Page 1:High-Performance Storage On ASRock's Z97 Extreme6
Page 2:M.2 And SATA Express, Discussed
Page 3:Z97 Express: The Same Old Bandwidth Limitations
Page 4:Testing Samsung's XP941 On Z97 Express
Page 5:Results: A PCIe SSD's Sequential Performance
Page 6:Results: A PCIe SSD's Random Performance
Page 7:Results: Tom's Hardware Storage Bench v.1.0
Page 8:Results: PCMark 8 Storage Consistency Test
Page 9:ASRock's Z97 Extreme6: Only Satisfied By Samsung's XP941
Results: Tom's Hardware Storage Bench v.1.0
Most of the Z97 Express-based boards you see will include the chipset's six SATA 6Gb/s ports. Some will also feature the PCH-attached M.2 slot we're testing today. And others will expose SATA Express. The Z97 Extreme6's most prominent differentiator is that x4 M.2 slot wired into Intel's LGA 1150 interface, though.
We aren't testing SATA Express yet, and that's for good reason. Most of the first drives will be AHCI-based. And that means they won't be much different from SSDs like SanDisk's A110, which we've already reviewed. As you look at the benchmark results for Samsung's XP941 on a two-lane M.2 interface, consider that a stand-in for SATA Express. The story only really gets interesting once NVMe support is added.
Storage Bench v1.0 (Background Info)
Our Storage Bench incorporates all of the I/O from a trace recorded over two weeks. The process of replaying this sequence to capture performance gives us a bunch of numbers that aren't really intuitive at first glance. Most idle time gets expunged, leaving only the time that each benchmarked drive is actually busy working on host commands. So, by taking the ratio of that busy time and the the amount of data exchanged during the trace, we arrive at an average data rate (in MB/s) metric we can use to compare drives.
It's not quite a perfect system. The original trace captures the TRIM command in transit, but since the trace is played on a drive without a file system, TRIM wouldn't work even if it were sent during the trace replay (which, sadly, it isn't). Still, trace testing is a great way to capture periods of actual storage activity, a great companion to synthetic testing like Iometer.
Average Data Rate
The Storage Bench trace generates more than 140 GB worth of writes during testing. Obviously, this tends to penalize drives smaller than 180 GB and reward those with more than 256 GB of capacity.
In this abbreviated performance analysis, we cut out a lot of the SATA 6Gb/s drives you're used to seeing in our charts. The results are generated under Windows 8.1, whereas our library of data is mostly based on Windows 7. We had some issues using the Ultra M.2 slot under that older operating system, though. Previously, Windows 7 used MSAHCI.SYS. Windows 8 uses the STORAHCI.SYS driver for PCIe-based SSDs. We found the newer driver serves up less consistent latency and service times, dramatically affecting storage performance. Meanwhile, Samsung's 840 Pro is controlled by Intel's RST driver, so it doesn't care either way. For reference, we explored the implications of both drivers in Plextor M6e 256 GB PCI Express SSD Review: M.2 For Your Desktop.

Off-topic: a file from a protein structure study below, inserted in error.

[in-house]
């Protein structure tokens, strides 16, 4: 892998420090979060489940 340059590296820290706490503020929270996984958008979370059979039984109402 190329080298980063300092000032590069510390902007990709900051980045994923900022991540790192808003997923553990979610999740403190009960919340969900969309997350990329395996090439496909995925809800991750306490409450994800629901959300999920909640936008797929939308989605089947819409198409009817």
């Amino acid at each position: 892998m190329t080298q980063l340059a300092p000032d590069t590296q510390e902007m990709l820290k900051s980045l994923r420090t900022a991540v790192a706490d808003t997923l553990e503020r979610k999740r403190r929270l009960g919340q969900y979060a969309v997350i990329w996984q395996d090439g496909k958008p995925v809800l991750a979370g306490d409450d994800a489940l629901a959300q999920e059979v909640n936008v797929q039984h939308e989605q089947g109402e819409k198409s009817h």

Samsung's XP941 in ASRock's unique Ultra M.2 slot posts the highest average data rate, followed by the same SSD in a PCH-attached M.2 slot. The SATA 6Gb/s 840 Pro takes third place, managing to lead SanDisk's A110, which also connects to the PCI Express bus. Plextor's M6e finishes in last place.
But service times are also important in a test like this one.
This is a plot of read and write service times. Reads are on the x-axis; write service times are on the y-axis. These numbers are far more important than average data rates on their one. And using both metrics, we can make far more precise observations about drive performance with real workloads.
As always, down and left is where you want to be. Numbers closer to the origin indicate better performance.
Don't compare these results to any of our previous reviews. Again, they were generated under Windows 8.1, which is less kind to PCIe-attached solid-state storage due to a reliance on the operating system's STORAHCI driver. I'm expecting the picture to change quite a bit once NVMe hits the scene. But for now, Windows 8 lets us put these AHCI-based drives on equal footing.
And Samsung's XP941 shows that it's not held back by STORAHCI. The drive outmaneuvers the other PCIe-based data points in write service times, so long as it's attached to ASRock's Ultra M.2 slot. Going through Intel's Z97 chipset, regardless of whether you're talking about SATA 6Gb/s or M.2, results in a similar outcome.
- High-Performance Storage On ASRock's Z97 Extreme6
- M.2 And SATA Express, Discussed
- Z97 Express: The Same Old Bandwidth Limitations
- Testing Samsung's XP941 On Z97 Express
- Results: A PCIe SSD's Sequential Performance
- Results: A PCIe SSD's Random Performance
- Results: Tom's Hardware Storage Bench v.1.0
- Results: PCMark 8 Storage Consistency Test
- ASRock's Z97 Extreme6: Only Satisfied By Samsung's XP941